“My photographs with a strong pictorial aesthetic are still highly favored among the salons. Documentary style street photography or portraits are rarely selected although they are among my favorites. Maybe one day the opportunity will present itself for me to show this body of work. In the meantime, I will just keep trying.”
– Fan Ho
Hong Kong is all about the food. The smell of delicious stuff, some of it unidentifiable only to Bellamists and delving biology professors and coroners, hangs in air so soupy and thick it seems to be keeping the new skyscrapers upright. I’m wrong, of course. Hong Kong is all about human life, which is everywhere, packed tightly and possessed of an atavistic self-containment – the closest thing modern humanity has to Babel, Jericho or maybe Sodom. Hong Kong is noisy, seductive, confident, wonderful and amoral – given what the locals eat and drink, what they do in private would exceed the priapic dreams of agnostic dwarf. In this thrusting throng, it’s hard for an outsider to see the individual. Foreigners see the food and the dives, but who are these people and what on earth do we have in common with them? So here’s Fan Ho to show us his world as he saw it.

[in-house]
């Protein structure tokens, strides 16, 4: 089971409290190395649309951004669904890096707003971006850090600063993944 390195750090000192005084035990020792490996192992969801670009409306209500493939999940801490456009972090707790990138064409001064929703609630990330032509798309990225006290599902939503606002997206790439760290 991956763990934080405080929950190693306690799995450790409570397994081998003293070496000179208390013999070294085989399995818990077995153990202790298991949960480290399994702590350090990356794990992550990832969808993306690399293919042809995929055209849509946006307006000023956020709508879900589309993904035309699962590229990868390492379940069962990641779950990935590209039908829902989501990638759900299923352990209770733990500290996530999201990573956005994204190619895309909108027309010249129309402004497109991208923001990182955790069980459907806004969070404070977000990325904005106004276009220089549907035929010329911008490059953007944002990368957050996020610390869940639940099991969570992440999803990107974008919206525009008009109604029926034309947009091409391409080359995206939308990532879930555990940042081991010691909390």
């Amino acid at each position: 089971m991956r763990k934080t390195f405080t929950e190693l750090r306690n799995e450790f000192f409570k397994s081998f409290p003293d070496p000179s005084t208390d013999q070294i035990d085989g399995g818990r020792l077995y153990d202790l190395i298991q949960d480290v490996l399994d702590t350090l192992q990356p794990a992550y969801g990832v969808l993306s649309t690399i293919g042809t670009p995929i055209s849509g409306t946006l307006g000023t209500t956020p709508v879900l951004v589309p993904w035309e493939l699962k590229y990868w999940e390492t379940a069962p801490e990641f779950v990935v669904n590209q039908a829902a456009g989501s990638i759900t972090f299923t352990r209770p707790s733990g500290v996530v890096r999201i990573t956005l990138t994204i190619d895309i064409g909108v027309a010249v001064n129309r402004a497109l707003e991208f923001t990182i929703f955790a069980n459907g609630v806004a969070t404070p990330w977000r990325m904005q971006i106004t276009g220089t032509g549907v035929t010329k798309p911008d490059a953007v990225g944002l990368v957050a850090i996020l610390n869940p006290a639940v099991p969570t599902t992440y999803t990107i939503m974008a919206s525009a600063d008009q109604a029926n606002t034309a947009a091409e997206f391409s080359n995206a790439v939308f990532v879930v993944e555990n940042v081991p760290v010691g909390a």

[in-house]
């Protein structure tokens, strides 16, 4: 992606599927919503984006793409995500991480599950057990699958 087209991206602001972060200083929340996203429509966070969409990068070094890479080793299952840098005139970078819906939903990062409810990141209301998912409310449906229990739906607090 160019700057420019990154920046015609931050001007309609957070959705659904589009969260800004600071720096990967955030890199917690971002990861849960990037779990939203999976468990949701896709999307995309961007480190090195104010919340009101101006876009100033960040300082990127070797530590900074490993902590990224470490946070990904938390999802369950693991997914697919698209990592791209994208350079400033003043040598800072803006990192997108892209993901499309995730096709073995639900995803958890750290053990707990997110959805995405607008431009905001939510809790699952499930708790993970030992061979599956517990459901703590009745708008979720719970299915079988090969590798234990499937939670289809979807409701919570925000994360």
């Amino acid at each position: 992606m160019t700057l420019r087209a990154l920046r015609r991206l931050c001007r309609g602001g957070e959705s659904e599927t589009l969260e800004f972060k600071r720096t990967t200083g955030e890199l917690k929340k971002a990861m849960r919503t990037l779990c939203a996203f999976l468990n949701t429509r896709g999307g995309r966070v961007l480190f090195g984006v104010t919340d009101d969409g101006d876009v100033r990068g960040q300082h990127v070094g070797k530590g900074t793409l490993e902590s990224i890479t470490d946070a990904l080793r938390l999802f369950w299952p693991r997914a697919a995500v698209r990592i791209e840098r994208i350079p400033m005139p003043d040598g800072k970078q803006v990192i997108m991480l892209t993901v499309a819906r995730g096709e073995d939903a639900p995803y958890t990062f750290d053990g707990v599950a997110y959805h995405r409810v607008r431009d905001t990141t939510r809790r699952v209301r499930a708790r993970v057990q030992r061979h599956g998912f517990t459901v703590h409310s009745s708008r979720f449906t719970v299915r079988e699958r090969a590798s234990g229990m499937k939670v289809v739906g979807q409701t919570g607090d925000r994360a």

“When I lived on MacDonnell Road … I would walk from the Mid-Levels. Back then there was no MTR. I would take my camera with me, down from MacDonnell Road, walking the backstreets and narrow lanes through the haze, where there were ordinary folk: ordinary, grassroots, and minority people. The kind of ‘Hong Kong spirit’ that they represented is unforgettable. They constantly struggled to survive”
– Fan Ho
Fan Ho – born Shanghai, China, in 1931; died San Jose, California, in 2016. He moved to Hong Kong in 1949.
Via: Portrait of Hong Kong.